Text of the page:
Eli Terry Mass-Produced Box Clock

In the opening years of the 19th century, a handful of Connecticut inventors and entrepreneurs transformed the way clocks were made in the United States. Recognizing a vast potential market for low-cost domestic clocks, Eli Terry and his associates Seth Thomas and Silas Hoadley applied water-powered machinery to clockmaking. One of the proving grounds of the American Industrial Revolution, clockmaking changed from a craft to a factory process in which machines mass-produced uniform, interchangeable clock parts. This manufacturing technique appeared in other industries about this time and became known as "the American system" of manufacturing.
The process called for a whole new kind of clock. The first mass-produced clocks had movements of wood, instead of scarce and expensive brass. Although the earliest of these wooden clocks had long pendulums and fitted into traditional tall cases, about 1816 Eli Terry designed a distinctly American clock small enough to set on a mantel or shelf. Sold largely to rural buyers by itinerant merchants, these clocks played an early and significant role in transforming the rural North from overwhelmingly agricultural to a modern market society.
This clock demonstrates Terry's determination to make his clocks as economical as possible. The case is a simple wooden box and the glass door bears reverse-painted numbers that served as a dial. Terry's success spawned imitators eager to capture part of the market for machine-made clocks. By 1830, western Connecticut was home to over a hundred firms, large and small, making clocks with wooden movements.
Currently not on view
Object Name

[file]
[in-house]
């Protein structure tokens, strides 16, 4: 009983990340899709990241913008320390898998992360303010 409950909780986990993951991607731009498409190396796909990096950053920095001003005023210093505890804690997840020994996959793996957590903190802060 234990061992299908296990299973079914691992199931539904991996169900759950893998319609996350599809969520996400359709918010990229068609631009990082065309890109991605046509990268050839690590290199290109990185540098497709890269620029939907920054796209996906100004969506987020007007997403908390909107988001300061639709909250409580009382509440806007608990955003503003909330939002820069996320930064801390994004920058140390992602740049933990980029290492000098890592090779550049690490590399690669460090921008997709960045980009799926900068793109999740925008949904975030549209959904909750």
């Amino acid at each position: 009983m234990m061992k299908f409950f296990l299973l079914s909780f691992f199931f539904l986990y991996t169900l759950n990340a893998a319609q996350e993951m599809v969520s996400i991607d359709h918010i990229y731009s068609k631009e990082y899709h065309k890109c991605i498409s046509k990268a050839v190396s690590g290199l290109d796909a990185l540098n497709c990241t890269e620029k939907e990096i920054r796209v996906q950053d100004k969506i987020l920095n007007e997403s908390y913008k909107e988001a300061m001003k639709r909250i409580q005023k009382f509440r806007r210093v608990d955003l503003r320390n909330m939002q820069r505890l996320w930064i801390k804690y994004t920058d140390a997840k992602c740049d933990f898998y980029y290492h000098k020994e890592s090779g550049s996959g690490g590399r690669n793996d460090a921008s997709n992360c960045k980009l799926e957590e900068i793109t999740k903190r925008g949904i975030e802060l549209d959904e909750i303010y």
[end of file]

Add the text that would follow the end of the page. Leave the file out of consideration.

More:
clock, box
Date made
ca 1816
Terry, Eli
Physical Description
glass (case material)
glass (dial material)
wood (case material)
wood (dial material)
wood (movement material)
lead (weights material)
paper (label material)
overall: 21 in x 14 in x 3 1/2 in; 53.34 cm x 35.56 cm x 8.89 cm
ID Number
catalog number
accession number
Industry & Manufacturing
See more items in
Work and Industry: Mechanisms
Data Source
National Museum of American History, Kenneth E. Behring Center
Related Publication
Kendrick, Kathleen M. and Peter C. Liebhold. Smithsonian Treasures of American History

Visitor Comments

4/10/2015 3:39:43 PM
George Chisholm
I'm in the process of repairing an Eli Terry clock with wood movement and mahogany on pine case. The door is reverse painted on glass and it has one remaining of the three finials. I've purchased two replicas which are fairly close. It was given to one of my great grandmothers as a wedding gift in the 1850s and, according to family lore was not new then. The case received a lot of damage when it was in storage during WWII while my father was based in Ottawa and overseas. I live in an 1830s Regency bungalow west of Toronto so the clock is appropriate to the house. What would a typical shelf for it look like?
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